- While buffering rows for window functions, if the size of the in-memory temporary table holding these buffered rows exceeds the limit specified by temptable_max_ram, a new temporary table is created on disk. After the creation of the temporary table, hints used to process window functions need to be reset, since the temporary table is now moved to disk, making the existing hints unusable. When the creation of the temporary table on disk occurred when the first row in the frame buffer was being processed, the hints had not been initialized and trying to reset these uninitialized hints resulted in an unplanned server exit.
- This issue is fixed by adding a check to verify whether frame buffer hints have been initialized, prior to resetting them
- The Performance Schema could produce incorrect results for joins on a CHANNEL_NAME column when the index for CHANNEL_NAME was disabled with USE INDEX ()
- When removing unused window definitions, a subquery that was part of an ORDER BY was not removed
- In certain cases, the server did not handle multiply-nested subqueries correctly
- The recognized syntax for a VALUES statement includes an ORDER BY clause, but this clause was not resolved, so the execution engine could encounter invalid data
- The server attempted to access a non-existent temporary directory at startup, causing a failure. Checks were added to ensure that temporary directories exist, and that files are successfully created in the tmpdir directory
- While removing redundant sorting, a window's ordering was removed due to the fact that rows were expected to come in order because of the ordering of another window. When the other window was subsequently removed because it was unused, this resulted in unordered rows, which was not expected during evaluation.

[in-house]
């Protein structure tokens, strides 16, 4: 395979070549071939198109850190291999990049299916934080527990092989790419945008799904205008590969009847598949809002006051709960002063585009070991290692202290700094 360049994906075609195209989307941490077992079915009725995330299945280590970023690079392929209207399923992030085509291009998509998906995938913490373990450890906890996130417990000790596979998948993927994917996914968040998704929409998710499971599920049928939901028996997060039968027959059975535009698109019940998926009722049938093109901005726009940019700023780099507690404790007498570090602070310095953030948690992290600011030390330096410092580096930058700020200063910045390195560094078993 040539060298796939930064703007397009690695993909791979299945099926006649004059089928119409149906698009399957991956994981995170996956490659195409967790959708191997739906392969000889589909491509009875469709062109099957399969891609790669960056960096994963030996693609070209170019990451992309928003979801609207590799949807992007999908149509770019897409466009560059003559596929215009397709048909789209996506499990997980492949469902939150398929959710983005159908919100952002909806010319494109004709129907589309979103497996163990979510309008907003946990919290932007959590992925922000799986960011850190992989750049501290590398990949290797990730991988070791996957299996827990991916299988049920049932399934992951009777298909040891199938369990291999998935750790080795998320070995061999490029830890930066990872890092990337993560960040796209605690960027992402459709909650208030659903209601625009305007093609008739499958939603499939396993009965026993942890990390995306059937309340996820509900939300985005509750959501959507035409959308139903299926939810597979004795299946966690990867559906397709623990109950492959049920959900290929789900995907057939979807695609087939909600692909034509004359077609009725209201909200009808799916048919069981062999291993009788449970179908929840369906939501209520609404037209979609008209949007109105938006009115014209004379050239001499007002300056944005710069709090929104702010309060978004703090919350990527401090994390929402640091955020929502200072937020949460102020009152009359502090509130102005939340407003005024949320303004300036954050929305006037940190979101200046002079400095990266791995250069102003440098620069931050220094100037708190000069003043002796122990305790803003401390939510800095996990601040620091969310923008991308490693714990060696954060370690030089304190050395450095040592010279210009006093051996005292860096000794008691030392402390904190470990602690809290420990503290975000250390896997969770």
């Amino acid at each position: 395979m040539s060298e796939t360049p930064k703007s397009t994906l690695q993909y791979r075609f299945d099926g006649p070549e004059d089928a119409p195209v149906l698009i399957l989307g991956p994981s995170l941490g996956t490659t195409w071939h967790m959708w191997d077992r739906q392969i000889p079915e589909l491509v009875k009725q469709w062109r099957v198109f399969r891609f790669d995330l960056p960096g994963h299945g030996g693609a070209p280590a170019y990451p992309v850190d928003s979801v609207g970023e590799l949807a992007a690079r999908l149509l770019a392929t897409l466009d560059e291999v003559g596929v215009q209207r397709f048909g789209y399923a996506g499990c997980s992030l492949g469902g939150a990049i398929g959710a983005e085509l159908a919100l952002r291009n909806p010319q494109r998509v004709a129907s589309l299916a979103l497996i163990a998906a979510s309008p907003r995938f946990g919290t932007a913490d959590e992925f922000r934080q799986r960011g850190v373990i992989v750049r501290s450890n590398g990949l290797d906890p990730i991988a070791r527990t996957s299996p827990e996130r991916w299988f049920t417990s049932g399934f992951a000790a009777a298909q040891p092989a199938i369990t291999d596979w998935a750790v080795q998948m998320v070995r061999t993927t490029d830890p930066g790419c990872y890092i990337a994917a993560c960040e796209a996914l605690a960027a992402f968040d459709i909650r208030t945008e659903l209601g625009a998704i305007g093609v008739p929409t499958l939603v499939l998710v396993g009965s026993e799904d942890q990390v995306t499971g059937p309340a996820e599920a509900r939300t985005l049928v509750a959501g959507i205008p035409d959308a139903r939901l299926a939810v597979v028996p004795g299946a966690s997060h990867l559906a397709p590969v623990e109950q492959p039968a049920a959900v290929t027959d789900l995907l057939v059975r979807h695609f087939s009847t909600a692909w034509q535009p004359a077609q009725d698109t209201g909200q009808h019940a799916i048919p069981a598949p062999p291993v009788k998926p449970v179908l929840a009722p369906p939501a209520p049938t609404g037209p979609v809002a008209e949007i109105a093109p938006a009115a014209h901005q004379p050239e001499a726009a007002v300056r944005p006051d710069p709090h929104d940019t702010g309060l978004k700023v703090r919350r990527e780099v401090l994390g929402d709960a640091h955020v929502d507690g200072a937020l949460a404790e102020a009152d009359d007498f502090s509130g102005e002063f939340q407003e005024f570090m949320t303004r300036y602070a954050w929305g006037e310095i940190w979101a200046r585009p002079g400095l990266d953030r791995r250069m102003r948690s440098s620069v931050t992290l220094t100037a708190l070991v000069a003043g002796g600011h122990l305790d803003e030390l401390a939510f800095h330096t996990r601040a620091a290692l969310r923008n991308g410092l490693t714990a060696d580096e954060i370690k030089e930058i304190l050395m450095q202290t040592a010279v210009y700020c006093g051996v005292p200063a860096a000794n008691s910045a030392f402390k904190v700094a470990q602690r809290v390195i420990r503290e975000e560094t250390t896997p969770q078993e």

- Now in such cases, removal of redundant sorts is not performed until after any unused windows have been removed. In addition, resolution of any rollups has been moved to the preparation phase
- Semisynchronous replication errors were incorrectly written to the error log with a subsystem tag of Server. They are now written with a tag of Repl, the same as for other replication errors
- A user could grant itself as a role to itself
- The server did not always correctly handle cases in which multiple WHERE conditions, one of which was always FALSE, referred to the same subquery
- With a lower_case_table_names=2 setting, InnoDB background threads sometimes acquired table metadata locks using the wrong character case for the schema name part of a lock key, resulting in unprotected metadata and race conditions. The correct character case is now applied. Changes were also implemented to prevent metadata locks from being released before corresponding data dictionary objects, and to improve assertion code that checks lock protection when acquiring data dictionary objects
- If a CR_UNKNOWN_ERROR was to be sent to a client, an exception occurred
- Conversion of DOUBLE values to values of type BIT, ENUM, or SET could generate Undefined Behavior Sanitizer warnings
- Certain accounts could cause server startup failure if the skip_name_resolve system variable was enabled
- Client programs could unexpectedly exit if communication packets contained bad data
- A buffer overflow in the client library was fixed